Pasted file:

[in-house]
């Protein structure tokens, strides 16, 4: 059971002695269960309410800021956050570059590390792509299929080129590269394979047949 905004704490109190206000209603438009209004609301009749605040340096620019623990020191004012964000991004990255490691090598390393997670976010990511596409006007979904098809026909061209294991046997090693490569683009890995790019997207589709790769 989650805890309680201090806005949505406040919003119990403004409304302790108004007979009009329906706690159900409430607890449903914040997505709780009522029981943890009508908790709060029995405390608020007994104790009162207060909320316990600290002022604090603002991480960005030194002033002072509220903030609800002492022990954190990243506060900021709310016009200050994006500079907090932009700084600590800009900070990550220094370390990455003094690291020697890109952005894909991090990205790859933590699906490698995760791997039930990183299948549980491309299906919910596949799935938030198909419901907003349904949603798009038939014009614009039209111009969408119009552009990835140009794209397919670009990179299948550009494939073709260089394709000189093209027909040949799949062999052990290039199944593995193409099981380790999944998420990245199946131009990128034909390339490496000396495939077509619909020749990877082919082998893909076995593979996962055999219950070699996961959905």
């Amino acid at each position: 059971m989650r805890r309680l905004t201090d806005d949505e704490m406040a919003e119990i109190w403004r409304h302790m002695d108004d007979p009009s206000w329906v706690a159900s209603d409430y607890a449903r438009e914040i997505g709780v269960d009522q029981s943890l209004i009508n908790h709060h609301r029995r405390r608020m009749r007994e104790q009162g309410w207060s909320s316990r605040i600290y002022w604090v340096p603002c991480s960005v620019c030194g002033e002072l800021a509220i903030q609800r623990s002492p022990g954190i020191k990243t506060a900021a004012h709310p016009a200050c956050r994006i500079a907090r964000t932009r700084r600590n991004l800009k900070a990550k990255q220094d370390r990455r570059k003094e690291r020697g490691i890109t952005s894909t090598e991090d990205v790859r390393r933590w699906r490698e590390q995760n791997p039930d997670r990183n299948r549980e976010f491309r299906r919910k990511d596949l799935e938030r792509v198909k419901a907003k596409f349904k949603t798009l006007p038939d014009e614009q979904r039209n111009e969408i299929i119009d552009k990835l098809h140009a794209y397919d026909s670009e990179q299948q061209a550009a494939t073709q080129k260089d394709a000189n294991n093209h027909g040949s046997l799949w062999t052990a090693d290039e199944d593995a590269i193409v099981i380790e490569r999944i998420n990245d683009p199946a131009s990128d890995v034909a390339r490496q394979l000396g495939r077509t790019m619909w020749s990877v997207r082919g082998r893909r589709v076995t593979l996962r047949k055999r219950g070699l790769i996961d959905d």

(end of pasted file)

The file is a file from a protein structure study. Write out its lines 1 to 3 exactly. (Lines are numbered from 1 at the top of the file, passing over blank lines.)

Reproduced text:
[in-house]
């Protein structure tokens, strides 16, 4: 059971002695269960309410800021956050570059590390792509299929080129590269394979047949 905004704490109190206000209603438009209004609301009749605040340096620019623990020191004012964000991004990255490691090598390393997670976010990511596409006007979904098809026909061209294991046997090693490569683009890995790019997207589709790769 989650805890309680201090806005949505406040919003119990403004409304302790108004007979009009329906706690159900409430607890449903914040997505709780009522029981943890009508908790709060029995405390608020007994104790009162207060909320316990600290002022604090603002991480960005030194002033002072509220903030609800002492022990954190990243506060900021709310016009200050994006500079907090932009700084600590800009900070990550220094370390990455003094690291020697890109952005894909991090990205790859933590699906490698995760791997039930990183299948549980491309299906919910596949799935938030198909419901907003349904949603798009038939014009614009039209111009969408119009552009990835140009794209397919670009990179299948550009494939073709260089394709000189093209027909040949799949062999052990290039199944593995193409099981380790999944998420990245199946131009990128034909390339490496000396495939077509619909020749990877082919082998893909076995593979996962055999219950070699996961959905």
């Amino acid at each position: 059971m989650r805890r309680l905004t201090d806005d949505e704490m406040a919003e119990i109190w403004r409304h302790m002695d108004d007979p009009s206000w329906v706690a159900s209603d409430y607890a449903r438009e914040i997505g709780v269960d009522q029981s943890l209004i009508n908790h709060h609301r029995r405390r608020m009749r007994e104790q009162g309410w207060s909320s316990r605040i600290y002022w604090v340096p603002c991480s960005v620019c030194g002033e002072l800021a509220i903030q609800r623990s002492p022990g954190i020191k990243t506060a900021a004012h709310p016009a200050c956050r994006i500079a907090r964000t932009r700084r600590n991004l800009k900070a990550k990255q220094d370390r990455r570059k003094e690291r020697g490691i890109t952005s894909t090598e991090d990205v790859r390393r933590w699906r490698e590390q995760n791997p039930d997670r990183n299948r549980e976010f491309r299906r919910k990511d596949l799935e938030r792509v198909k419901a907003k596409f349904k949603t798009l006007p038939d014009e614009q979904r039209n111009e969408i299929i119009d552009k990835l098809h140009a794209y397919d026909s670009e990179q299948q061209a550009a494939t073709q080129k260089d394709a000189n294991n093209h027909g040949s046997l799949w062999t052990a090693d290039e199944d593995a590269i193409v099981i380790e490569r999944i998420n990245d683009p199946a131009s990128d890995v034909a390339r490496q394979l000396g495939r077509t790019m619909w020749s990877v997207r082919g082998r893909r589709v076995t593979l996962r047949k055999r219950g070699l790769i996961d959905d």